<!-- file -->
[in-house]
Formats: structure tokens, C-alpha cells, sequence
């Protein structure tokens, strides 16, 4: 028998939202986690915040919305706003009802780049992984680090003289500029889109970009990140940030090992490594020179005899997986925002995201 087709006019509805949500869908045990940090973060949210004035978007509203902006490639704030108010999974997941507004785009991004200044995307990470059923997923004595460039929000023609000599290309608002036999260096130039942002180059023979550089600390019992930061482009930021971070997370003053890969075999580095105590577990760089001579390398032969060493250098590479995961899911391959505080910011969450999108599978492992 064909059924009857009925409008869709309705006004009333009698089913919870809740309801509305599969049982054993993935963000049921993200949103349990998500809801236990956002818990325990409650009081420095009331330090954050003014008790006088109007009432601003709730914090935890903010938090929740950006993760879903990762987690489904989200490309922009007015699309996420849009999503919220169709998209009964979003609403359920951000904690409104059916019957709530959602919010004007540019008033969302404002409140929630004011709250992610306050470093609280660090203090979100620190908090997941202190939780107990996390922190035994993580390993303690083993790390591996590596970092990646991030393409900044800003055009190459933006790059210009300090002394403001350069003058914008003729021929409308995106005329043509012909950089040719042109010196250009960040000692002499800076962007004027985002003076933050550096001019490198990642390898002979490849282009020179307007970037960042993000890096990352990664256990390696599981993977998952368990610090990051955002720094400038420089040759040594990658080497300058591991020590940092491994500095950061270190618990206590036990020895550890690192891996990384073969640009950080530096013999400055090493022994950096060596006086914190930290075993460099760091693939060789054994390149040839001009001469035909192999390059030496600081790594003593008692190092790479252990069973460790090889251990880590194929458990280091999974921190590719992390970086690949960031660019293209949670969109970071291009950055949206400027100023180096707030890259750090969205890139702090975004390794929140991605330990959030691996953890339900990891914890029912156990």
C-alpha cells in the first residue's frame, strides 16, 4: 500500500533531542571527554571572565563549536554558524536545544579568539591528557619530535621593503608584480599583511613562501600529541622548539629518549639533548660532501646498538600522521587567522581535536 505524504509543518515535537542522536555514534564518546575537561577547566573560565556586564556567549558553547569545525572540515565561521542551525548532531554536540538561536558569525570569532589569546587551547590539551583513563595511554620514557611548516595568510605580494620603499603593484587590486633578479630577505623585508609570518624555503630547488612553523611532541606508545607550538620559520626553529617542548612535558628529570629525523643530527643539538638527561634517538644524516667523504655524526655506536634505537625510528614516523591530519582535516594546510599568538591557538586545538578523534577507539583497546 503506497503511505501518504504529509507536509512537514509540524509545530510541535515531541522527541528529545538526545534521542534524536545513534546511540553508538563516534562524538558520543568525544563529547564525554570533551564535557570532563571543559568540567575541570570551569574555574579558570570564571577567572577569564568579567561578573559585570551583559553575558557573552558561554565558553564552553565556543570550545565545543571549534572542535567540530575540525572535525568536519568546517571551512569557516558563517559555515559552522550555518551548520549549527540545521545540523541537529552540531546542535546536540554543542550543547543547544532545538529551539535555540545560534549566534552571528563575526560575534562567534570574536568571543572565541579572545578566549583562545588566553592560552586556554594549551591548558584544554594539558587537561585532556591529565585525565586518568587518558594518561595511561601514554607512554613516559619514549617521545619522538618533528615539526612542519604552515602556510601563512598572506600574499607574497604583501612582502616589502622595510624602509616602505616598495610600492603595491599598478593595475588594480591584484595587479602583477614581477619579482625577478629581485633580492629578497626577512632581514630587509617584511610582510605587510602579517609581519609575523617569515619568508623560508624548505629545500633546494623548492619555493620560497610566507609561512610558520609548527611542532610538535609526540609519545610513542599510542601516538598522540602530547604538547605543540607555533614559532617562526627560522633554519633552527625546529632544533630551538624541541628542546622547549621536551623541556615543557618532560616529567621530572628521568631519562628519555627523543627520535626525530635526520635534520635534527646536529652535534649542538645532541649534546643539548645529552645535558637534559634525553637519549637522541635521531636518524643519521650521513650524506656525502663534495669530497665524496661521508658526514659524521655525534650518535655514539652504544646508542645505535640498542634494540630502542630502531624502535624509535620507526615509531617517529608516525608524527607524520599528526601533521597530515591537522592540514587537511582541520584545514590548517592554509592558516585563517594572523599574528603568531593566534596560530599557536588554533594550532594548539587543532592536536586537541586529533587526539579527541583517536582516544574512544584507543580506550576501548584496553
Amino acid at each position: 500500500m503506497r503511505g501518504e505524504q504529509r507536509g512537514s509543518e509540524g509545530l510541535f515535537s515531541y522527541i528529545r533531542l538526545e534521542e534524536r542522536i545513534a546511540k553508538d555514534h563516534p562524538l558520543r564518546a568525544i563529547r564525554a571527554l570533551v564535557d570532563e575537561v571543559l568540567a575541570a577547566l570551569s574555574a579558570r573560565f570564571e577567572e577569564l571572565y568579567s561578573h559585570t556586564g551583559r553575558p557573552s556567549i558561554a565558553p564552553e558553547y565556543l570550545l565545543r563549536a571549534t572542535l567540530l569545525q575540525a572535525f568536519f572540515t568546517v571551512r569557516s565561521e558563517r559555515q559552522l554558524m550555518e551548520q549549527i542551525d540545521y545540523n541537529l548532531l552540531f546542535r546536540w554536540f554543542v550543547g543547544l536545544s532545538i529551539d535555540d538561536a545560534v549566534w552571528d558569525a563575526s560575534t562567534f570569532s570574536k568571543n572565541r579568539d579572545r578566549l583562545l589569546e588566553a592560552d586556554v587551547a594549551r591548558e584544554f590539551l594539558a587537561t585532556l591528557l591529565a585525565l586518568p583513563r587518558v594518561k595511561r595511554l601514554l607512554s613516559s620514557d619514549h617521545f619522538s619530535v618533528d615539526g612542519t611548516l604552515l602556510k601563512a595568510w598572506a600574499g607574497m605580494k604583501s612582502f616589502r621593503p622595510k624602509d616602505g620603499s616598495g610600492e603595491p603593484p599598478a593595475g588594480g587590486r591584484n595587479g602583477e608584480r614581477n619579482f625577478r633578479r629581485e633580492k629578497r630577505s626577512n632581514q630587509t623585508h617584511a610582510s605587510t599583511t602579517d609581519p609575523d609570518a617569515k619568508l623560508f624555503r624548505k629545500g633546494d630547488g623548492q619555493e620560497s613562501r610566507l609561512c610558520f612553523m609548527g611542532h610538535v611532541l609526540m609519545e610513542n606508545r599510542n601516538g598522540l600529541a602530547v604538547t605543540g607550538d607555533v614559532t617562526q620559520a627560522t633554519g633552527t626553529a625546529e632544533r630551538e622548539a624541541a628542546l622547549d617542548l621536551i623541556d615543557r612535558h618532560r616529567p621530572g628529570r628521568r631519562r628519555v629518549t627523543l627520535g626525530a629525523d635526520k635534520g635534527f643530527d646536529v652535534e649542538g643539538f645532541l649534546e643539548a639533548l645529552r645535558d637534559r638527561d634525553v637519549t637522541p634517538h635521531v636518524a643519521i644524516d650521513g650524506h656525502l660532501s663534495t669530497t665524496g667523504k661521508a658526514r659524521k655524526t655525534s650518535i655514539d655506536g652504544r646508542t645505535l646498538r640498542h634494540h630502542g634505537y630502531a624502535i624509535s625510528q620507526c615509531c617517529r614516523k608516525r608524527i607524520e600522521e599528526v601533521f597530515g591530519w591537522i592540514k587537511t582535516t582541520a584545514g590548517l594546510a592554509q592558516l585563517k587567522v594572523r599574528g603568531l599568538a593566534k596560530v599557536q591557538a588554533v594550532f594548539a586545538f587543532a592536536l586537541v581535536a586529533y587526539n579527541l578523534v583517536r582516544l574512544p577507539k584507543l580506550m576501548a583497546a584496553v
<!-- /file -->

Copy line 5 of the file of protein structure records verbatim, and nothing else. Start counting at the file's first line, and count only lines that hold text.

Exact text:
Amino acid at each position: 500500500m503506497r503511505g501518504e505524504q504529509r507536509g512537514s509543518e509540524g509545530l510541535f515535537s515531541y522527541i528529545r533531542l538526545e534521542e534524536r542522536i545513534a546511540k553508538d555514534h563516534p562524538l558520543r564518546a568525544i563529547r564525554a571527554l570533551v564535557d570532563e575537561v571543559l568540567a575541570a577547566l570551569s574555574a579558570r573560565f570564571e577567572e577569564l571572565y568579567s561578573h559585570t556586564g551583559r553575558p557573552s556567549i558561554a565558553p564552553e558553547y565556543l570550545l565545543r563549536a571549534t572542535l567540530l569545525q575540525a572535525f568536519f572540515t568546517v571551512r569557516s565561521e558563517r559555515q559552522l554558524m550555518e551548520q549549527i542551525d540545521y545540523n541537529l548532531l552540531f546542535r546536540w554536540f554543542v550543547g543547544l536545544s532545538i529551539d535555540d538561536a545560534v549566534w552571528d558569525a563575526s560575534t562567534f570569532s570574536k568571543n572565541r579568539d579572545r578566549l583562545l589569546e588566553a592560552d586556554v587551547a594549551r591548558e584544554f590539551l594539558a587537561t585532556l591528557l591529565a585525565l586518568p583513563r587518558v594518561k595511561r595511554l601514554l607512554s613516559s620514557d619514549h617521545f619522538s619530535v618533528d615539526g612542519t611548516l604552515l602556510k601563512a595568510w598572506a600574499g607574497m605580494k604583501s612582502f616589502r621593503p622595510k624602509d616602505g620603499s616598495g610600492e603595491p603593484p599598478a593595475g588594480g587590486r591584484n595587479g602583477e608584480r614581477n619579482f625577478r633578479r629581485e633580492k629578497r630577505s626577512n632581514q630587509t623585508h617584511a610582510s605587510t599583511t602579517d609581519p609575523d609570518a617569515k619568508l623560508f624555503r624548505k629545500g633546494d630547488g623548492q619555493e620560497s613562501r610566507l609561512c610558520f612553523m609548527g611542532h610538535v611532541l609526540m609519545e610513542n606508545r599510542n601516538g598522540l600529541a602530547v604538547t605543540g607550538d607555533v614559532t617562526q620559520a627560522t633554519g633552527t626553529a625546529e632544533r630551538e622548539a624541541a628542546l622547549d617542548l621536551i623541556d615543557r612535558h618532560r616529567p621530572g628529570r628521568r631519562r628519555v629518549t627523543l627520535g626525530a629525523d635526520k635534520g635534527f643530527d646536529v652535534e649542538g643539538f645532541l649534546e643539548a639533548l645529552r645535558d637534559r638527561d634525553v637519549t637522541p634517538h635521531v636518524a643519521i644524516d650521513g650524506h656525502l660532501s663534495t669530497t665524496g667523504k661521508a658526514r659524521k655524526t655525534s650518535i655514539d655506536g652504544r646508542t645505535l646498538r640498542h634494540h630502542g634505537y630502531a624502535i624509535s625510528q620507526c615509531c617517529r614516523k608516525r608524527i607524520e600522521e599528526v601533521f597530515g591530519w591537522i592540514k587537511t582535516t582541520a584545514g590548517l594546510a592554509q592558516l585563517k587567522v594572523r599574528g603568531l599568538a593566534k596560530v599557536q591557538a588554533v594550532f594548539a586545538f587543532a592536536l586537541v581535536a586529533y587526539n579527541l578523534v583517536r582516544l574512544p577507539k584507543l580506550m576501548a583497546a584496553v